The recent attention given to harassment at conferences was sparked by theÂ sexual assault described of Noirin Shirley at ApacheCon; her particular attacker’s actions were deranged and criminal, but it’s clearly a variation on an ongoing theme of harassment.
This issue raises two questions for future conferences: how do we prevent an atmosphere which encourages this, and how do we make sure everyone knows that we don’t have such an atmosphere at the conference?Â The two are related, but we need both.
Atmosphere matters; let’s not discount its power because it’s intangible.Â It is the atmosphere at linux.conf.au which inspires new project and enlivens existing ones among the attendees.Â So let’s ensure it’s a positive one, and let’s talk about it.Â I’m confident the much-harried LCA organizers will integrate an anti-harassment policy, but I encourage them to do so boldly, loudly and soon. [Correction: They already have. Front page, first paragraph has “LCA2011 is dedicated to a harassment-free conference experience for everyone. See our anti-harassment policy for details.”]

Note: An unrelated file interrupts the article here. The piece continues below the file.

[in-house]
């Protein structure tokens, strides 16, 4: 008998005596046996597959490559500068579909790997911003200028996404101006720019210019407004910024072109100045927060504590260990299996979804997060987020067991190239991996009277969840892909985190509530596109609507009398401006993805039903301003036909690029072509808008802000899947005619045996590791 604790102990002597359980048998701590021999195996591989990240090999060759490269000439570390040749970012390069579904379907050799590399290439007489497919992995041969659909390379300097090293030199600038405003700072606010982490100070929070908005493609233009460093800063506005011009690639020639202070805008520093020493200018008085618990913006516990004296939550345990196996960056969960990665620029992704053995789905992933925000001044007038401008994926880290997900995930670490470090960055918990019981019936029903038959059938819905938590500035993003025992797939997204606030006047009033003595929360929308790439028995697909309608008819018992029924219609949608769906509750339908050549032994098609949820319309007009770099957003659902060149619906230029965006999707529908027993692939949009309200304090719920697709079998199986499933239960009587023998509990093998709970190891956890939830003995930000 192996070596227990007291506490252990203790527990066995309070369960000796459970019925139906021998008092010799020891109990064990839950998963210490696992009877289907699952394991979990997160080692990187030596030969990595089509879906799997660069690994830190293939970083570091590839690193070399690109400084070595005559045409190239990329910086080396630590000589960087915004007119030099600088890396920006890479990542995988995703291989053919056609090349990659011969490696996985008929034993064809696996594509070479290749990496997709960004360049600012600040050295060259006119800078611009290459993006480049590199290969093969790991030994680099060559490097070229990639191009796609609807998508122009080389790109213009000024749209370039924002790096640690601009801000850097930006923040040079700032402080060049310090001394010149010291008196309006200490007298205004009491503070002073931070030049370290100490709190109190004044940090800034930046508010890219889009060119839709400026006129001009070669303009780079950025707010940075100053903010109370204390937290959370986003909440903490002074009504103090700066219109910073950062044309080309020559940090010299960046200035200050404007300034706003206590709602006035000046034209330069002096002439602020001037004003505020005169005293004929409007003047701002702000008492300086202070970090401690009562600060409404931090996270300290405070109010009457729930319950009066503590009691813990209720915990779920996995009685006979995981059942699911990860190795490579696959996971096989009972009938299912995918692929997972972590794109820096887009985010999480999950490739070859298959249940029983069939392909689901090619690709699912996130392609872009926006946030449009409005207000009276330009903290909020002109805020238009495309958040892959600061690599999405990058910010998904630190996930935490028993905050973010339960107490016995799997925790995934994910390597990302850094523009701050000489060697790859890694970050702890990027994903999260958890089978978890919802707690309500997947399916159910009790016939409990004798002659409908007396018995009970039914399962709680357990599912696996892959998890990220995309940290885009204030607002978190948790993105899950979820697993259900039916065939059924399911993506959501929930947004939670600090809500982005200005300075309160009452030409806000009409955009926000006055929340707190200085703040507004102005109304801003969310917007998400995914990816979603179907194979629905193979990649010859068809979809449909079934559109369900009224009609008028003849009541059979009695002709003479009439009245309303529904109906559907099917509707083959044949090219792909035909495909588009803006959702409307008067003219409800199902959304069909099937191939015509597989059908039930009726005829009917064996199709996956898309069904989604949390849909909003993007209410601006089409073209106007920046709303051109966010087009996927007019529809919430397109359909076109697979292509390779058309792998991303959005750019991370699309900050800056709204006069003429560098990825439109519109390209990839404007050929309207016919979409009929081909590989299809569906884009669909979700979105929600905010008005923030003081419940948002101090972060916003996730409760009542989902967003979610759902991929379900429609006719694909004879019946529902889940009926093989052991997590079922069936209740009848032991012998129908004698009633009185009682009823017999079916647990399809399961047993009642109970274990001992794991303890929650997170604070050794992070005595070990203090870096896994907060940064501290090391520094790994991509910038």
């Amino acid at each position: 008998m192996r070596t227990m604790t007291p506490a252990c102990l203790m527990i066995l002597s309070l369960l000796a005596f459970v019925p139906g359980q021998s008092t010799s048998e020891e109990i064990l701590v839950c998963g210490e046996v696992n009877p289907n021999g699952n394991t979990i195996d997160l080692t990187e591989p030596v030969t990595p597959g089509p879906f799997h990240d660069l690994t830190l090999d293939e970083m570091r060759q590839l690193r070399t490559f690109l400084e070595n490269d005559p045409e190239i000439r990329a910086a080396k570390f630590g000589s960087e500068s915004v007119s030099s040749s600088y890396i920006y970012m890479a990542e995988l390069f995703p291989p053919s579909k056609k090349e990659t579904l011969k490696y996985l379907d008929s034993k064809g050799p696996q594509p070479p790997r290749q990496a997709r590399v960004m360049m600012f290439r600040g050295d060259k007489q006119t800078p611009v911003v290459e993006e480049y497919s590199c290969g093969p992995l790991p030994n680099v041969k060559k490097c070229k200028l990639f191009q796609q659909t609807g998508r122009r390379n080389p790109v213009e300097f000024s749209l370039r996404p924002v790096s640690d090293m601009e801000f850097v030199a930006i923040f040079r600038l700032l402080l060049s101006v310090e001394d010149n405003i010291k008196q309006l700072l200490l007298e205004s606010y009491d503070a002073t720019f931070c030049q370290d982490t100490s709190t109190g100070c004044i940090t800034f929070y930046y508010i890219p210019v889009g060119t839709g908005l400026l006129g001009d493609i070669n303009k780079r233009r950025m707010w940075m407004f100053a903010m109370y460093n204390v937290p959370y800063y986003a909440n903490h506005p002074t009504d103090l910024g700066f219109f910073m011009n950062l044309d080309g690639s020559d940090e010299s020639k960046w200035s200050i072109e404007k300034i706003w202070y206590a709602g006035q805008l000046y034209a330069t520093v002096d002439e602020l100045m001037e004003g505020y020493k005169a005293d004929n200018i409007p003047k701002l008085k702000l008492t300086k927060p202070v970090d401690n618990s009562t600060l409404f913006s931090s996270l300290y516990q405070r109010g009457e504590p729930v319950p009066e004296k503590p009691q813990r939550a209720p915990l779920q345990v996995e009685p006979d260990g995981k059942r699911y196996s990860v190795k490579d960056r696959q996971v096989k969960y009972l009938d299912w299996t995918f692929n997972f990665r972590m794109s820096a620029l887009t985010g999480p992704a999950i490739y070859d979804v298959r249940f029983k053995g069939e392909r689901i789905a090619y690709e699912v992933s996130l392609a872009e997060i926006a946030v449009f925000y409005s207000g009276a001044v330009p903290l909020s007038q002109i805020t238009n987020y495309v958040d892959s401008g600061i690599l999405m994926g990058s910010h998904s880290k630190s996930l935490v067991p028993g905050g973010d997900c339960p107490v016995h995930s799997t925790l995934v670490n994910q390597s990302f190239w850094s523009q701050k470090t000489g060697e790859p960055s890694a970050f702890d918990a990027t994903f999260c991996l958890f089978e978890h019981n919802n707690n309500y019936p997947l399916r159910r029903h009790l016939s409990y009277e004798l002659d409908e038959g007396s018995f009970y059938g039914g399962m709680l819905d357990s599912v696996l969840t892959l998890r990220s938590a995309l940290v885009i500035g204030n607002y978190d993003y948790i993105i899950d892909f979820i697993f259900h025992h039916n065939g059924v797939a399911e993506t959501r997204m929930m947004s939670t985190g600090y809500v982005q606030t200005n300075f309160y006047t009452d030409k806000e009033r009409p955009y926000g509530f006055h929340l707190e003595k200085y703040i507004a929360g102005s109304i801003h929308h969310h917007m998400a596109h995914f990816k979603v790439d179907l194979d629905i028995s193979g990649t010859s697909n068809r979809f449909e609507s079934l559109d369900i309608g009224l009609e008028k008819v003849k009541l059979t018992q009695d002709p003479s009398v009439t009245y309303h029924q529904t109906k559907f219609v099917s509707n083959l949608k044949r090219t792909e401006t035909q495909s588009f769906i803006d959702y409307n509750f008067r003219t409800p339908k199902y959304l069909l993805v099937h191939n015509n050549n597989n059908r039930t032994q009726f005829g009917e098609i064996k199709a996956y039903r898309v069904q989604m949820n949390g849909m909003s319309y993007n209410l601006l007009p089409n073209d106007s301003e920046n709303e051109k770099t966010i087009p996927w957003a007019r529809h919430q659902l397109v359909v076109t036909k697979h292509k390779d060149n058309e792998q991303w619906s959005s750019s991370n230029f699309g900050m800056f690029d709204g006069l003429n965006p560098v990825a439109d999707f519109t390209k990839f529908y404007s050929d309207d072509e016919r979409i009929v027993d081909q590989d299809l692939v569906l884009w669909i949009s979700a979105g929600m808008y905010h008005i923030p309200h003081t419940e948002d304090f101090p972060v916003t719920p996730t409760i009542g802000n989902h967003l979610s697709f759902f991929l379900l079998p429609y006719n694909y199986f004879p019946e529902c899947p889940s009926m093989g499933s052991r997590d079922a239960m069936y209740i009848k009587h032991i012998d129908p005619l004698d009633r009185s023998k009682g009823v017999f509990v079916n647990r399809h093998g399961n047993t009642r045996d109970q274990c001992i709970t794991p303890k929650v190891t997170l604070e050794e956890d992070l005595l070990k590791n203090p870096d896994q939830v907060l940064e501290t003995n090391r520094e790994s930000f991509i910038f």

It is worth expending serious effort addressing this problem.Â I’ve only experienced prolonged negative sexual stereotyping once; the only help was someone who was unrelentingly positive and set a clear example of welcome, which others followed.Â Let’s all try to be like that.
There are two things I promise to try to do this time around:
- Assume everyone is a delegate; a far lesser error than being the tenth person who assumes you are a tech-uninterested partner.
- Welcome a newcomer, ask about what they hack on and listen, introduce them to someone else, then leave them to it. When I do this, I always learn something.
(This post inspired by Alex, who is encouraging me to be more self-aware, by example).